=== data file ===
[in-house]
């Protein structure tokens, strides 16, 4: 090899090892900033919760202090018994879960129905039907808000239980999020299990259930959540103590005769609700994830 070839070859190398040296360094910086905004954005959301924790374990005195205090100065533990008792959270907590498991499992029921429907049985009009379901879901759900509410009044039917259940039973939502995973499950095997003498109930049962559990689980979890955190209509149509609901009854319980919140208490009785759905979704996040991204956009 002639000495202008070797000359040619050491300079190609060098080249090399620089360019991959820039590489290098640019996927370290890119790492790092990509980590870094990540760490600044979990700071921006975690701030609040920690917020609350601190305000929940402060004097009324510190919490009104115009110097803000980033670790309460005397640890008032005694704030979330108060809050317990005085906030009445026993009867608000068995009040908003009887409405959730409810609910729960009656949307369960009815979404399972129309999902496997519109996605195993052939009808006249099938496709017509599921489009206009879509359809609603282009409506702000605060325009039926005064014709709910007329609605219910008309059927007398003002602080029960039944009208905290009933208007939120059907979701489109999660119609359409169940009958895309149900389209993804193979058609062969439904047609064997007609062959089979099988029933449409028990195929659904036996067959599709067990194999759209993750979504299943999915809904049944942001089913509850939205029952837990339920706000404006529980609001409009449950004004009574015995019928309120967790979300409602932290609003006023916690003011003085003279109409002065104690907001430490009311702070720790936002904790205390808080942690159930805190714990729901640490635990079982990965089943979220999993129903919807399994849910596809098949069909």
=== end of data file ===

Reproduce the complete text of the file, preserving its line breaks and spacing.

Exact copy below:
[in-house]
């Protein structure tokens, strides 16, 4: 090899090892900033919760202090018994879960129905039907808000239980999020299990259930959540103590005769609700994830 070839070859190398040296360094910086905004954005959301924790374990005195205090100065533990008792959270907590498991499992029921429907049985009009379901879901759900509410009044039917259940039973939502995973499950095997003498109930049962559990689980979890955190209509149509609901009854319980919140208490009785759905979704996040991204956009 002639000495202008070797000359040619050491300079190609060098080249090399620089360019991959820039590489290098640019996927370290890119790492790092990509980590870094990540760490600044979990700071921006975690701030609040920690917020609350601190305000929940402060004097009324510190919490009104115009110097803000980033670790309460005397640890008032005694704030979330108060809050317990005085906030009445026993009867608000068995009040908003009887409405959730409810609910729960009656949307369960009815979404399972129309999902496997519109996605195993052939009808006249099938496709017509599921489009206009879509359809609603282009409506702000605060325009039926005064014709709910007329609605219910008309059927007398003002602080029960039944009208905290009933208007939120059907979701489109999660119609359409169940009958895309149900389209993804193979058609062969439904047609064997007609062959089979099988029933449409028990195929659904036996067959599709067990194999759209993750979504299943999915809904049944942001089913509850939205029952837990339920706000404006529980609001409009449950004004009574015995019928309120967790979300409602932290609003006023916690003011003085003279109409002065104690907001430490009311702070720790936002904790205390808080942690159930805190714990729901640490635990079982990965089943979220999993129903919807399994849910596809098949069909």